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5 Reasons To Take Your Kids To Wales This Year


Here’s even more information about Wales.

Imagine a nation that can boast the world’s fastest zip line, 641 castles and ties to Charlie Bucket, The BFG and Dr. Who. It’s a good bet that country can serve up activities for just about any family who visits. That country is Wales. While this nation within the United Kingdom is a perennially worthwhile family destination, this is a particularly good year to visit.

Wales has declared 2016 to be its Year of Adventure to celebrate the accolades it’s been receiving for its wealth of outdoor activities. It’s also the 100th anniversary of Welsh children’s author (and genius) Roald Dahl, and the many events around that are absolutely gloriumptious (as a certain friendly giant, above, would say).

Here are five reasons Wales is an appealing destination for families. (And if we may say so, we think they’re whoopsey-splunkers.)

1. Wales is a manageable size

While there is a lot to do and see in Wales, the whole country is about 180 miles long and 60 miles wide; traveling north to south takes about four-and-a-half hours (and its capital, Cardiff is only a two-and-a-half hour train ride from London). This means you can cover the country at a relaxed pace in a week or so, and without subjecting your kids to more than a few hours of travel at a time. Less driving and more doing is definitely family friendly!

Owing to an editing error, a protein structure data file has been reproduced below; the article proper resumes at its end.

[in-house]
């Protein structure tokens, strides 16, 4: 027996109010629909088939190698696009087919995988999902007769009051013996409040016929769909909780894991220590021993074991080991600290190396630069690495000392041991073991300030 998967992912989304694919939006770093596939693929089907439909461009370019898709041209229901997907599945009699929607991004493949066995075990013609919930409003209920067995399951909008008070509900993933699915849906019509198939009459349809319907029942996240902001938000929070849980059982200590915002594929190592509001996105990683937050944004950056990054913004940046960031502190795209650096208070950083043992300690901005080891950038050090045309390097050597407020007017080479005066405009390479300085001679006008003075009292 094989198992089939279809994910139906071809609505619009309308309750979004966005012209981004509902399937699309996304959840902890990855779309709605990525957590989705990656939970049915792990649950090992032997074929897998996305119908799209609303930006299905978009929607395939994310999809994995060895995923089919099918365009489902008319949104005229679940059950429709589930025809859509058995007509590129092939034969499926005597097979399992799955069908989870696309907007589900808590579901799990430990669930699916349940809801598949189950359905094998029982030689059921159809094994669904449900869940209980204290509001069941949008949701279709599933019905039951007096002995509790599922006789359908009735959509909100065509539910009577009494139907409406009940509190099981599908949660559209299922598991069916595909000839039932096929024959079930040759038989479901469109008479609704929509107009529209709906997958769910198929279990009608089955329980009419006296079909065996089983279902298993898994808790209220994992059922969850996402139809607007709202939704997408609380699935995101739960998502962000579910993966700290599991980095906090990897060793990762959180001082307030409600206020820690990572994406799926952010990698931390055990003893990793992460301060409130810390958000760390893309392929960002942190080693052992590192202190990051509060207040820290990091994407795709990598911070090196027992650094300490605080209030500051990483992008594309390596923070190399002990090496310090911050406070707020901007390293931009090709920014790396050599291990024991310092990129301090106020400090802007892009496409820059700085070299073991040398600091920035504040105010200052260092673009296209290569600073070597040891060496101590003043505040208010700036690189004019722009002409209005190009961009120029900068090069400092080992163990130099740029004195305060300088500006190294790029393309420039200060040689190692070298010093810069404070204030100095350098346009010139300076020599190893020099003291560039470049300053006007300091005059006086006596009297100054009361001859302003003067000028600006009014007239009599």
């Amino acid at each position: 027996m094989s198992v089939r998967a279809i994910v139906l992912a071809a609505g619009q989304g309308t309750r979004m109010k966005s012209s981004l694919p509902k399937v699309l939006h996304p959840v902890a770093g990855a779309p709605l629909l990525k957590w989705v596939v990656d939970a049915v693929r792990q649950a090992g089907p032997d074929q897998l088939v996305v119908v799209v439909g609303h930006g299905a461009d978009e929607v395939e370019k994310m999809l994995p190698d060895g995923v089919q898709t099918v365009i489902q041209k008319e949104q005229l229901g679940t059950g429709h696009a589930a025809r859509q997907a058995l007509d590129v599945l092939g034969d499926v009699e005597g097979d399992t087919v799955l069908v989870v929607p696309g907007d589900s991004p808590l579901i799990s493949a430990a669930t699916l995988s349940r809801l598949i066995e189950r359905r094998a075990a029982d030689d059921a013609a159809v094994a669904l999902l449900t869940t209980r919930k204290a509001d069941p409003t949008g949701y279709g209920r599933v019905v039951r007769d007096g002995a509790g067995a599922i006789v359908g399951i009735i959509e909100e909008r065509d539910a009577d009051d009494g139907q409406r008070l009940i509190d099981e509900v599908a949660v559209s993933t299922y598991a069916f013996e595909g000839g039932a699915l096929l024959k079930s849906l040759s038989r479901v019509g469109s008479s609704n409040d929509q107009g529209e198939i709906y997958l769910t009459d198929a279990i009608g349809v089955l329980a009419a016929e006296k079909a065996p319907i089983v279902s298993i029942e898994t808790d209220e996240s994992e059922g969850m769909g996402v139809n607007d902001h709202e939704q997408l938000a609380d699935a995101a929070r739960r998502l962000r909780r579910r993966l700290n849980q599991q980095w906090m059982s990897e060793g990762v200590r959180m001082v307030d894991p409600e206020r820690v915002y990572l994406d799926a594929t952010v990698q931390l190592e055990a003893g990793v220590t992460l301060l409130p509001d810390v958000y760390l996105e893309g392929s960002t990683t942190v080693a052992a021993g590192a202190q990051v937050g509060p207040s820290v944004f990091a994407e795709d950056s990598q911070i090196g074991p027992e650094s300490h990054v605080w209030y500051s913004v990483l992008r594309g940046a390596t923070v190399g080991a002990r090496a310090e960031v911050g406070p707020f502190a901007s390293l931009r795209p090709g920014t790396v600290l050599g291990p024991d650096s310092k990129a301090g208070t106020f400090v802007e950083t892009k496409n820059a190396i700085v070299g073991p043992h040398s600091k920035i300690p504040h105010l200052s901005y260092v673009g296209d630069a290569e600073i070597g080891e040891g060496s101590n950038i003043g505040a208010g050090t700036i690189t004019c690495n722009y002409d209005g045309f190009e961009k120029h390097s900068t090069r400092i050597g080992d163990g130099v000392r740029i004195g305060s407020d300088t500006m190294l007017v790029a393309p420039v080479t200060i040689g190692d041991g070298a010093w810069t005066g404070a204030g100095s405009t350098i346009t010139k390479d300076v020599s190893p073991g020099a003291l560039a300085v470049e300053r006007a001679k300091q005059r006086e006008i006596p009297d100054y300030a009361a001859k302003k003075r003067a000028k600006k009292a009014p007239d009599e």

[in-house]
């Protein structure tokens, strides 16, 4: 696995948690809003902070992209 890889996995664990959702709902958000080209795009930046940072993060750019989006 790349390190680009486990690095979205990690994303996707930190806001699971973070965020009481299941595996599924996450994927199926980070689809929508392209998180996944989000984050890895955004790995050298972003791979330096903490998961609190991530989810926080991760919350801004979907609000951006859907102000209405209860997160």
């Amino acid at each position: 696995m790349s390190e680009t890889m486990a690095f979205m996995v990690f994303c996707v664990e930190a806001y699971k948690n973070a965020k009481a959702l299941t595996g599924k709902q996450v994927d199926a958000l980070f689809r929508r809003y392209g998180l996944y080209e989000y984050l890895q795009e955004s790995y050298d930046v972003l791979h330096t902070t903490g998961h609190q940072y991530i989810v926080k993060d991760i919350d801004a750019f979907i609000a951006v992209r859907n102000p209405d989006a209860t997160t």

2. Wales will get your kids’ ya-yas out

You can’t declare a national Year of Adventure if you don’t have at least a few activities to get visitors’ hearts racing. And Wales has more than a few.

bounceBelow in WalesThe most unique activity is probably Bounce Below, which is just what it sounds like. Kids from the ages of 7 to 16 can climb, bounce and jump on a series of bouncy nets installed in a former mine cave about the size of a cathedral. Junior Bounce Below is a new, milder experience they’ve added for 3 to 6YOs.

Bounce Below, located in Central Wales, is owned by Zip World, which offers zip line experiences at former mines and quarries around the country. At it’s Bethesda location, further north, adults and kids 10 and up can get their adrenaline pumping with “Velocity.” The fastest zip line in the world and the longest in Europe, it sends you flying headfirst over a former slate quarry and the Welsh countryside.

3. Wales has pop culture fun for every age

Kids light up when an unfamiliar place has ties to something they know and love. Wales has something for kids of every age.

For Preschoolers

Thomas the Tank Engine was conceived in Wales and the inspiration for him and his friends will be apparent if you ride any of ten steam trains called the Great Little Trains of Wales.

The original "Thomas" in WalesThese narrow gauge railways have been beautifully restored and can be found throughout the country. The Talyllyn Railway is the one that inspired the Thomas books. It travels from Tywyn to Abergynolwyn and Nant Gwernol in Mid-Wales. Kids will be enthralled with the train itself while parents will appreciate scenery like the Dolgoch Falls. You can also get off and take an easy walk in the forest at Nant Gwernol.

If you really want to give your toddler a thrill book a Day Out with Thomas at the Llangollen Railway, a standard gauge heritage railway in North Wales. The day includes rides on a real steam engine, face painting and the chance to meet characters like The Fat Controller and Thomas himself.